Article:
Techie in Vietnam: Will My Smartphone Stay Smart?
As a techie growing up in the Silicon Valley, I’ve grown accustomed to certain conveniences. One gadget I certainly cannot live without is my smartphone; a Blackberry Tour 9560 to be exact. Almost every aspect of my life surrounds it: work & personal emails, Twitter, Facebook, getting from point A to B, and my daily news. In the past, I’ve always cringed at the fact of living in Vietnam knowing I’ll have to leave such amenities behind.
However, things have changed in the last few years so I decided to investigate the issue further. My goal is to answer one question: will my smartphone stay ‘smart’ in Vietnam?
1) The Network – Does Vietnam have 3G?
Yes. On October 13th, 2009, Vinaphone launched the first 3G network in Vietnam. Although we can assume coverage to be concentrated to major metropolitan areas, it is welcomed news to owners of multimedia phones like the iPhone. Vietnam runs on a GSM network. Until recently, everyone who wanted data was on EDGE, which is significantly slower than 3G.
The important implication of the 3G network (other than letting me stream Youtube in Saigon) is that it opens the door for companies to deliver much richer content to the mobile phone and web. Definitely a big step.
2) Will my phone work?
Yes, mostly. Vietnam cellphones run on a GSM network, like most countries in the world. If you own a GSM phone (AT&T, T-Mobile, any ‘world’ phones), your phone will work in Vietnam given you’ve unlocked it. Unlocking your phone can be confusing. US providers lock your phones on their network. However, after you have been with that provider for long enough (around 3 months), they will allow you to unlock your cellphone upon request. If you can’t wait that long, there are services out there that will take care of you (I found this site uniquephones.com).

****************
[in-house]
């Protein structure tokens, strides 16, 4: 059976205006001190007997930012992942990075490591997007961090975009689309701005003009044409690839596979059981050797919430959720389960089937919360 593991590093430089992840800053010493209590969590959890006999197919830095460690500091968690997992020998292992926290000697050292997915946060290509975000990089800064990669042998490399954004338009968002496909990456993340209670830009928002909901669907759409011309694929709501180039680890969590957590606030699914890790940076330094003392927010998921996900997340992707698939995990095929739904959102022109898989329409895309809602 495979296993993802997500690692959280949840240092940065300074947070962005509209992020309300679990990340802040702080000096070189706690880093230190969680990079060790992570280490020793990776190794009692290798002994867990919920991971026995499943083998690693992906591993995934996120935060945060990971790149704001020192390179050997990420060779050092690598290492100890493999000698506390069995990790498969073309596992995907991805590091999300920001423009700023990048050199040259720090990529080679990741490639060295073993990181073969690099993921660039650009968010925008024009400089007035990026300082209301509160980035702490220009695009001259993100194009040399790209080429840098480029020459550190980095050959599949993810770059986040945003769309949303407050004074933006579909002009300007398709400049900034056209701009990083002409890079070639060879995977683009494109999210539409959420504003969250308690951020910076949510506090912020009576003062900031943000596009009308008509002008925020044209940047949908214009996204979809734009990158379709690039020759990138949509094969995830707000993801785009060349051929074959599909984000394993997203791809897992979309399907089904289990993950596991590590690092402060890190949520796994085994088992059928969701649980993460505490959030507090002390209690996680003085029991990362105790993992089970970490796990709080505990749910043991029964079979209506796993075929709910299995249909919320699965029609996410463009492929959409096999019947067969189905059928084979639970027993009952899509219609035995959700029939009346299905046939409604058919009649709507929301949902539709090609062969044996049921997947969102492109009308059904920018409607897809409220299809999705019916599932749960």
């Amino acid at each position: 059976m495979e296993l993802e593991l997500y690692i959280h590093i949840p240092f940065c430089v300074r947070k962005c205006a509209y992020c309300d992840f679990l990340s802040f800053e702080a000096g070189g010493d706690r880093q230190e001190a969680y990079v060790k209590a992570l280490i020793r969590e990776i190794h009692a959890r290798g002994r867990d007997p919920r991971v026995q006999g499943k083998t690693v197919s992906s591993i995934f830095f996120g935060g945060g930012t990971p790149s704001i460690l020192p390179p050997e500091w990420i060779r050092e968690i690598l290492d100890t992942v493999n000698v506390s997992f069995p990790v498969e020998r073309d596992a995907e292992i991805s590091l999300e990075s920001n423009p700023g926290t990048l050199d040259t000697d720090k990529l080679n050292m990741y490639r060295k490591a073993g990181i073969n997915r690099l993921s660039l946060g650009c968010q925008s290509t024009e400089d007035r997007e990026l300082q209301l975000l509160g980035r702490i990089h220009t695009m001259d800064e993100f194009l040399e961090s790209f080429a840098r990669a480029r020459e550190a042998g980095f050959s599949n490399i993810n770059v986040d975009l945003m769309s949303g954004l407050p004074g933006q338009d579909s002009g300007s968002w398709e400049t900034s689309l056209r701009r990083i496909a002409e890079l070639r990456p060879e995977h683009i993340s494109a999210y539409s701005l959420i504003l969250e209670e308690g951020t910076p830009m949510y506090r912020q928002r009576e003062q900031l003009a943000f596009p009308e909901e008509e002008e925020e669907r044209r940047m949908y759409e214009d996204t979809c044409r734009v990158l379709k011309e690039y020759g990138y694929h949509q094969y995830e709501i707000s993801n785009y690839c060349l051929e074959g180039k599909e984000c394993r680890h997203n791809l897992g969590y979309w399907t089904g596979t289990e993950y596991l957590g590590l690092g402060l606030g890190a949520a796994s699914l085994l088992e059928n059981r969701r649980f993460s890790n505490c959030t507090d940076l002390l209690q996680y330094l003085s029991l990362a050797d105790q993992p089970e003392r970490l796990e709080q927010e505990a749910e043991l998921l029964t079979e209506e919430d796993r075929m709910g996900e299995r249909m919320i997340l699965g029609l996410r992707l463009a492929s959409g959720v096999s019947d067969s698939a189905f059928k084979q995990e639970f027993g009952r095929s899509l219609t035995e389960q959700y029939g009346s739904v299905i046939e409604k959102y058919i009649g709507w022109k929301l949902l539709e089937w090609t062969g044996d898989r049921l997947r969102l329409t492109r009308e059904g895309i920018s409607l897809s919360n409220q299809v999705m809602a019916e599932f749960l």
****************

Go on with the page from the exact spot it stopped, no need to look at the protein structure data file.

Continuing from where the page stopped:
What this means is that popular phones like the iPhone and my Blackberry will work overseas!
3) What about Google Maps?
Kind of. If i’m not using my phone to call someone or send an email, I’m using it to figure out how to get to places. I would be a lost man without Google Maps in my pocket, making it one of my must have features.
I tested Google maps in Vietnam and the result is pretty sparse. I’m sure our team member, Paul Pham, who’s in Quang Ngai right now for hurricane relief efforts, can attest that there are more than 3 roads in Quang Ngai. The worst thing is that Google Maps will not be able to give you door to door directions. That means guys like me will have to figure out how to get from one place to another the old fashion way: getting lost.
With the addition of 3G and compatibility to most US phones, I can safely say your phones will stay fairly smart in the metropolitan areas of Vietnam, where 75% of the population have cellphones to start with! However, I cannot say the same for poorer, rural regions, which still live in heavy poverty. I want to close with a reminder: although Vietnam has progressed to offer luxuries like 3G cellphones, many are left behind.
My name is James Bao. I am the tech writer at Vietnam Talking Points (talk.onevietnam.org), a journal by young expatriates.